Sang Lan raised her arms shoulder high, the gestures growing more animated as
she talked about next year's 2008 Olympics.
She carried the torch three years ago for the Athens Games. It could be even
more stirring doing it at home next year, part of a journey that will take the
Olympic flame to five continents in 130 days.
"I was so lucky to take part in it
before," Sang said, brushing the hair off her forehead. "I would consider it a
top honor to do it again."
Similar to her sweeping arm gestures, Sang's use of the word "luck" belies
her condition. Once a promising Olympic athlete, she sits in a black wheelchair
outside her dormitory at Peking University, paralyzed from her upper chest down
after her spine was injured nine years ago.
Attempting a forward vault in a warmup at the Goodwill Games in New York, one
of China's strongest young vaulters lost control in midair _ distracted, she
said, by a rival coach who approached the landing area. She struck the ground
A national heroine when the accident occurred, Sang remains famous. The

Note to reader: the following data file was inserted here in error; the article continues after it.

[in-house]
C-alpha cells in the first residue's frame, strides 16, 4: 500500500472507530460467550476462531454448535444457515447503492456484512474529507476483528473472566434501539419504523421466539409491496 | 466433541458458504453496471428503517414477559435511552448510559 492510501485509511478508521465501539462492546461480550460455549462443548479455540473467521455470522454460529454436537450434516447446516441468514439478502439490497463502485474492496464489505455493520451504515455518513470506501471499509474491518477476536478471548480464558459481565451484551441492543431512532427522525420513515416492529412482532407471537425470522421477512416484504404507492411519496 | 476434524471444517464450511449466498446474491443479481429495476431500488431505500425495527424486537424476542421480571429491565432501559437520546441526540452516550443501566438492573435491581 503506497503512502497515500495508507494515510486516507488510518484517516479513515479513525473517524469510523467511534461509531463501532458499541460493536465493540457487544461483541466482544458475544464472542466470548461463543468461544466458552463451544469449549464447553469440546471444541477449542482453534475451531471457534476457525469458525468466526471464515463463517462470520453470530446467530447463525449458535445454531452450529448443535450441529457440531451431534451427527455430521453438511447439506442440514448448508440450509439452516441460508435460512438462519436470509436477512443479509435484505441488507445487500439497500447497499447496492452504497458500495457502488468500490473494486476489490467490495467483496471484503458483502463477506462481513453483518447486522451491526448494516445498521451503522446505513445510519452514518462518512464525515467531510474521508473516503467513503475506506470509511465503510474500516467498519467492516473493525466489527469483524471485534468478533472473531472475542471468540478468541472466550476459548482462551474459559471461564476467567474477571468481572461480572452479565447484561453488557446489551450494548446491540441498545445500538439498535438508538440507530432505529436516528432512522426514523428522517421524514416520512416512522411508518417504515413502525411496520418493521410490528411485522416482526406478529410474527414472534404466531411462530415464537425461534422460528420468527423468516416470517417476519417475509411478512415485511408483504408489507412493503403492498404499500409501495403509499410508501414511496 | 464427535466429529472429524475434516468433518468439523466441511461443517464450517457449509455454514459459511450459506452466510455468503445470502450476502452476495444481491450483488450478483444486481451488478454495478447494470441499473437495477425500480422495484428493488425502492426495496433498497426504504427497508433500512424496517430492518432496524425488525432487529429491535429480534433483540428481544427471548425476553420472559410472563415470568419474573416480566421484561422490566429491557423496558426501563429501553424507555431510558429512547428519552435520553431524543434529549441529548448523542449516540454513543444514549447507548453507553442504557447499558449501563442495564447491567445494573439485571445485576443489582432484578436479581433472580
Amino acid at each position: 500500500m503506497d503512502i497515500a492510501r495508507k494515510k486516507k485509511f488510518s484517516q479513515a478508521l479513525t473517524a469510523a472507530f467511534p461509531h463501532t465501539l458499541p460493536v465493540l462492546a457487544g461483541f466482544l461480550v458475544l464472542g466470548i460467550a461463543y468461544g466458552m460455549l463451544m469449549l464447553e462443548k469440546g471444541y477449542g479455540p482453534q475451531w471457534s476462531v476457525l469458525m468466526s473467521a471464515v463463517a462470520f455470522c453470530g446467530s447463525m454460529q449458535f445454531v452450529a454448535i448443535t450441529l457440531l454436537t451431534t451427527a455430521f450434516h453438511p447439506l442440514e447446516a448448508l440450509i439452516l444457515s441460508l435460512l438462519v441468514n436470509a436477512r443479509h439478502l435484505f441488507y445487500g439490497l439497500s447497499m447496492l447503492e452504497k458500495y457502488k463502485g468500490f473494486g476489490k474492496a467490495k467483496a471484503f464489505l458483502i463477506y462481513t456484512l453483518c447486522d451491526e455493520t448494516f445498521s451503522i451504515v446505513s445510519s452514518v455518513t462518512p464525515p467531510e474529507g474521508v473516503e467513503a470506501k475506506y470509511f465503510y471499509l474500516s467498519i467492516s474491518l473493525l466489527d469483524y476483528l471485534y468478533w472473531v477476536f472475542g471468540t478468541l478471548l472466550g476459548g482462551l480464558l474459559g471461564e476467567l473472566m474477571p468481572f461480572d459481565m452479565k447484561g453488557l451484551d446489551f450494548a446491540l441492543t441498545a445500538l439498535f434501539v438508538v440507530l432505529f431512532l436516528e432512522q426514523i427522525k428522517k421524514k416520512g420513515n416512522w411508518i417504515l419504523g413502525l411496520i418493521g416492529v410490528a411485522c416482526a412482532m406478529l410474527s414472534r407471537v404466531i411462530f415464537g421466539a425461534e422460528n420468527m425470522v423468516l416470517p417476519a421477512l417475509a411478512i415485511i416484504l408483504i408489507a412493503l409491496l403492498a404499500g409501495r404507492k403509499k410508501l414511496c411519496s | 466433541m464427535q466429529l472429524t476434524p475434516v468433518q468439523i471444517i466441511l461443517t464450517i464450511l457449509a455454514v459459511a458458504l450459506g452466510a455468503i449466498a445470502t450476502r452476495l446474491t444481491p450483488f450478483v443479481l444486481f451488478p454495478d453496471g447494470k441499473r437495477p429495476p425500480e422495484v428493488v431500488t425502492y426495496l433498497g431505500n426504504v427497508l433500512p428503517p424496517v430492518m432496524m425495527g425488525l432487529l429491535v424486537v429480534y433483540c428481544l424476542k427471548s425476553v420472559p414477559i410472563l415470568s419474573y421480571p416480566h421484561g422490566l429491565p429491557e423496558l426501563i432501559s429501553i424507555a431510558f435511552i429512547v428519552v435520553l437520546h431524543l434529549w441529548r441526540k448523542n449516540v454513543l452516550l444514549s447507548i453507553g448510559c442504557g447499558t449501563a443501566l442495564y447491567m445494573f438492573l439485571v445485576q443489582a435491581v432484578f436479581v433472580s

26-year-old has been a TV talk-show host _ "Sang Lan Olympics 2008" was part of
Beijing's successful bid committee _ and had a miniseries produced about her
She should be one of the most visible faces of next year's Olympics, hoping
to get to every venue "to see every event," trying to make up for the Olympic
gold she never had a chance to win.
"When I was injured I suddenly realized I had no chance to be in the
Olympics," Sang said. "The first thing that came to mind was: 'This is the end.
I can never be an Olympic athlete."'
Sang's spirit in the face of her devastating injury made her a celebrity in
New York during almost a year of rehabilitation. She and then-mayor Rudolph
Giuliani pressed the button that sent the famous ball in Times Square on its
ritual descent on New Year's Eve. And Tipper Gore presented her with an award
"I'll never forget my 10 months in the United States," Sang said, using
English occasionally but preferring Chinese. "The Americans showed me their love
and made me feel warm. When I felt lonely, they gave me a huge, warm hug. It was
massive support for me."
Dr. Kristjan T. Ragnarsson treated Sang at New York's Mount Sinai Medical
Center, and he wrote emotionally about her in a recent e-mail. He has been
treating spinal cord injuries for 36 years and called Sang among his "most